Stop delaying pension scheme for civil servants
What has followed since is a series of postponement every time the official deadline is nigh. Last week, Treasury secretary Henry Rotich was at it once again. He told Parliament that the scheme would not begin on July 1 when the 2018/19 financial year starts but will kick in three months later, in October.
When the government’s own July timeline for rolling out a contributory pension scheme for civil servants came last year, the Treasury simply deflected attention with a three-month postponement. What has followed since is a series of postponement every time the official deadline is nigh. Last week, Treasury secretary Henry Rotich was at it once again. He told Parliament that the scheme would not begin on July 1 when the 2018/19 financial year starts but will kick in three months later, in October. That official inertia is by no means the result of guesswork, but masks an unresolved conflict with labour unions. While the government’s idea is to deduct 7.5 per cent of each worker’s salary and match it up with its contribution, the unions, especially the ones representing teachers, have been adamant.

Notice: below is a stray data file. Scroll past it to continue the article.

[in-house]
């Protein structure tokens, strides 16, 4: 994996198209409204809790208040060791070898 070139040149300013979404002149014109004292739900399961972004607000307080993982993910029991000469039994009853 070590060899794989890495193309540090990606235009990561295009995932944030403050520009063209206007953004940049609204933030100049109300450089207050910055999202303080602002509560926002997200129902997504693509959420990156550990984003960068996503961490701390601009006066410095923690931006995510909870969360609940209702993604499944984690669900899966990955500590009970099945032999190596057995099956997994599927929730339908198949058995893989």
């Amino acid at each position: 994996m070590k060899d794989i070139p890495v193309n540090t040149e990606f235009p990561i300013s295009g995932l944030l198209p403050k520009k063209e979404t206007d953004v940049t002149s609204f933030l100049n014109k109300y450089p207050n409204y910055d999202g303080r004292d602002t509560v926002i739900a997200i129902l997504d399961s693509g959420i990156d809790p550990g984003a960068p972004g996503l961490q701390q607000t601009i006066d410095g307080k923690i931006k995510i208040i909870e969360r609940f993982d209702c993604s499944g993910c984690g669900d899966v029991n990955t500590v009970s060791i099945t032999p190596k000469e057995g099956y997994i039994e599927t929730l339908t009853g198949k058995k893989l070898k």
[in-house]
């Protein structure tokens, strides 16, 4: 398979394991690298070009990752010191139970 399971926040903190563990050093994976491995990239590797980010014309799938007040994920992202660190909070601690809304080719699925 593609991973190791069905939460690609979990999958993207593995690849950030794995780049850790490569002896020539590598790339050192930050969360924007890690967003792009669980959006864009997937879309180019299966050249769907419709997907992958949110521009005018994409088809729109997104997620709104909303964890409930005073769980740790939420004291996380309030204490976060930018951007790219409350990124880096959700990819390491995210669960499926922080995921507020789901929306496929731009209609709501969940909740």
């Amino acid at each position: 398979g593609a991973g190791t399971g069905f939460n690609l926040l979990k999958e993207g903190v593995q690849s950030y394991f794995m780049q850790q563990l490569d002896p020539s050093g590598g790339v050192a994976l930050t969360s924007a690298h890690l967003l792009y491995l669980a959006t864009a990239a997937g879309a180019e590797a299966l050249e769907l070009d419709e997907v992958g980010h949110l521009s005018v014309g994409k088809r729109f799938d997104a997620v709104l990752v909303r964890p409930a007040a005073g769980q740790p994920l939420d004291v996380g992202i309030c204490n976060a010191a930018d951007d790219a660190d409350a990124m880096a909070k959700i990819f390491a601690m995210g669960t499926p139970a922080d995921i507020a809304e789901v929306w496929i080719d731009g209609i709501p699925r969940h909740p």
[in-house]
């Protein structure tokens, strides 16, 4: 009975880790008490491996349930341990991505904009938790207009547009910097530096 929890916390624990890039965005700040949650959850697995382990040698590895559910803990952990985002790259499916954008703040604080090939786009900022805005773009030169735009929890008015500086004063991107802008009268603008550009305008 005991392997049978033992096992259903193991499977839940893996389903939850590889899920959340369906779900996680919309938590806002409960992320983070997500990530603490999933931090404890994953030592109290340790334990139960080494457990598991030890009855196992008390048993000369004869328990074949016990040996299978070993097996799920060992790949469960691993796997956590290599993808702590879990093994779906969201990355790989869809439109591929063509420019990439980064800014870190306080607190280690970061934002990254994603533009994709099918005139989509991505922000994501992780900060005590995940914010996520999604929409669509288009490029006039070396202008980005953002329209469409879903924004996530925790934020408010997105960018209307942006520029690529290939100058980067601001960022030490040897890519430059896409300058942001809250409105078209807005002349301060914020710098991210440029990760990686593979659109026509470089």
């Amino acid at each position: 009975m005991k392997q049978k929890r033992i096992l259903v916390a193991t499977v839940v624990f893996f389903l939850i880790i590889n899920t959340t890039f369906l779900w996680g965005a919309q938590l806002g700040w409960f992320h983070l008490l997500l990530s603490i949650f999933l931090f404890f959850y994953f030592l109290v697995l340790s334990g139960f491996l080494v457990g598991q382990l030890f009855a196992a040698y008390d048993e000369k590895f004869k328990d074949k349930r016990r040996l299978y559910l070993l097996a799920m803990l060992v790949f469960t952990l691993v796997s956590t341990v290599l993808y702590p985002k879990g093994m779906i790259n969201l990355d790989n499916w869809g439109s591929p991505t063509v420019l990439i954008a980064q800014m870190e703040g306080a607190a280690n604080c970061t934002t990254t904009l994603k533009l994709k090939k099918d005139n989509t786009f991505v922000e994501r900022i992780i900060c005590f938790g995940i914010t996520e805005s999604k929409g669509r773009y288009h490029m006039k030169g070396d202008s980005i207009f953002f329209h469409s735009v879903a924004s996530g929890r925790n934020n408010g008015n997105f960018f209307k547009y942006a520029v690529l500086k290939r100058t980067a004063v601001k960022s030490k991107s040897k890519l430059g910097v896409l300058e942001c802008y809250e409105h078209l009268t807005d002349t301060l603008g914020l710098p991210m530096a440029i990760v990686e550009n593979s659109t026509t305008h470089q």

They want an arrangement where the State absorbs the whole cost instead of cutting their take-home pay. We wish to state here again that the non-contributory scheme is unsustainable. It has exposed the economy to a ticking pension time bomb, whose time is running out. If things don’t change, the pension burden, which had risen by 29 per cent this financial year to Sh71.8 billion is projected to keep rising, hitting Sh104.4 billion by 2019/20. That huge growth is enough to upset the national budget. It is our view that the government must begin to build a viable nest egg for its aging workers as a matter of urgency. That is because the earlier the contributory scheme starts, the better for civil servants. Otherwise, the other long standing stalemate is unhelpful. The government must clearly explain the contributory scheme to union members. Any money submitted to a registered pension scheme immediately becomes a saving that generates return. As such, it cannot be regarded as an ordinary deduction. Furthermore, the money remitted to such schemes is shielded from tax up to a specific level.Failure to roll out the contributory pension scheme simply means the more than 20,000 senior citizens who retire from public service every year will always be exposed.